Japan: An Interpretation – Lafcadio Hearn (1904) (1st ed)


Japan: An Interpretation – Lafcadio Hearn (1904) (1st ed)


Title: Japan: An Attempt at Interpretation

Author: Lafcadio Hearn

Publisher: Macmillan, New York, 1904. First edition.

Condition: Hardcover, cloth. Fair. Hinges cracked but binding sound. Some wear to cover, including rubbing and fraying to spine. A newspaper cutout stuck to a blank page at the back, along with an inscription, with slightly frayed edges. Text clean and unmarked. Colour frontispiece, no other illustrations. 541pp., app 8″x5″.

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A collection of personal essays about Japan, mainly about religion, spirituality and social organization.

About the author (from Wikipedia):

Patrick Lafcadio Hearn (27 June 1850 – 26 September 1904), known also by the Japanese name Koizumi Yakumo (小泉 八雲?), was an international writer, known best for his books about Japan, especially his collections of Japanese legends and ghost stories, such as Kwaidan: Stories and Studies of Strange Things. In the United States, Hearn is also known for his writings about the city of New Orleans based on his ten-year stay in that city.

Through the goodwill of Basil Hall Chamberlain, Hearn gained a teaching position during the summer of 1890 at the Shimane Prefectural Common Middle School and Normal School in Matsue, a town in western Japan on the coast of the Sea of Japan. The Lafcadio Hearn Memorial Museum and his old residence are still two of Matsue’s most popular tourist attractions. During his fifteen-month stay in Matsue, Hearn married Koizumi Setsu, the daughter of a local samurai family, with whom he had four children. He became a naturalized Japanese, assuming the name Koizumi Yakumo, in 1896 after accepting a teaching position in Tokyo. After having been Greek Orthodox, Roman Catholic, and, later on, Spencerian, he became Buddhist.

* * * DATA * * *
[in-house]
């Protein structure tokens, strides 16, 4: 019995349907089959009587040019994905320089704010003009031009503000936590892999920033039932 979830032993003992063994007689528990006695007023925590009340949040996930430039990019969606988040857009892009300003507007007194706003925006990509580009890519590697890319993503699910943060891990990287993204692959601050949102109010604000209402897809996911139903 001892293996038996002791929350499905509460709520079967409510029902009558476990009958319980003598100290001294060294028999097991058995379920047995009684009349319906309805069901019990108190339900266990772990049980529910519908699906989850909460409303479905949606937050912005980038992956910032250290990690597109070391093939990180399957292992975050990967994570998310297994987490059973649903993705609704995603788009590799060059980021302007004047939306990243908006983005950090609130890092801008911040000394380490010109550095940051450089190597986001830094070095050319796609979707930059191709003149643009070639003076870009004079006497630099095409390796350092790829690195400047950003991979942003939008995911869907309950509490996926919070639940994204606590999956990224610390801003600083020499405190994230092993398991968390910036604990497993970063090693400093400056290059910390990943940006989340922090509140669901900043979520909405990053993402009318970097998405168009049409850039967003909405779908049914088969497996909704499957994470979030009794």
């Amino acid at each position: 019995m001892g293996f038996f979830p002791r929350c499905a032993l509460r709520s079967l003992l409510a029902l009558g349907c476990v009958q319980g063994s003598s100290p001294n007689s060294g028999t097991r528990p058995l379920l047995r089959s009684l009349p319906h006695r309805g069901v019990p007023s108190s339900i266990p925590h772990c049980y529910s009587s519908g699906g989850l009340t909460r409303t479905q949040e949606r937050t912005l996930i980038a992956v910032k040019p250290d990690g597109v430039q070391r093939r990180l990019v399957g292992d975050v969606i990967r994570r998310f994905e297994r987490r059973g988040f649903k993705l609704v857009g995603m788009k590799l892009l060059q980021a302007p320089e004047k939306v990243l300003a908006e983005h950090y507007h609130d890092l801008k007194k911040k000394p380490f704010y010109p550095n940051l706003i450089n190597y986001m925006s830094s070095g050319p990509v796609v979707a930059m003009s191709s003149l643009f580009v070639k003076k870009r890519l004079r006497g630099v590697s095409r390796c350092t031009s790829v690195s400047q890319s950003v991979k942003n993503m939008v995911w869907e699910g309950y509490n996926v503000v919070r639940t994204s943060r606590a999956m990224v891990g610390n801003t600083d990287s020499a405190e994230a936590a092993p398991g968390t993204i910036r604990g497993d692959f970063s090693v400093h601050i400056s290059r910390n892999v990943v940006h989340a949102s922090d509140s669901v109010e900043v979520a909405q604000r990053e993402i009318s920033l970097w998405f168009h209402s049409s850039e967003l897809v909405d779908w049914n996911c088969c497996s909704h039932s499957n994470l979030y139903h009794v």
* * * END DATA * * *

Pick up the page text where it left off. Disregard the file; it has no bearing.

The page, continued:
During late 1891, Hearn obtained another teaching position in Kumamoto, Kyūshū, at the Fifth Higher Middle School, where he spent the next three years and completed his book Glimpses of Unfamiliar Japan (1894). In October 1894, he secured a journalism job with the English-language newspaper Kobe Chronicle, and in 1896, with some assistance from Chamberlain, he began teaching English literature at Tokyo Imperial University, a job he had until 1903. In 1904, he was a professor at Waseda University.

While in Japan he encountered at the art of ju-jutsu which made a deep impression upon him:
“     “Hearn, who encountered judo in Japan at the end of the nineteenth century, contemplated its concepts with the awed tones of an explorer staring about him in an extraordinary and undiscovered land. ‘What Western brain could have elaborated this strange teaching, never to oppose force by force, but only direct and utilize the power of attack; to overthrow the enemy solely through his own strength, to vanquish him solely by his own efforts? Surely none! The Western mind appears to work in straight lines; the Oriental, in wonderful curves and circles.’”     ”

On 26 September 1904, he died of heart failure at the age of 54 years. His grave is at the Zōshigaya Cemetery in Toshima, Tokyo.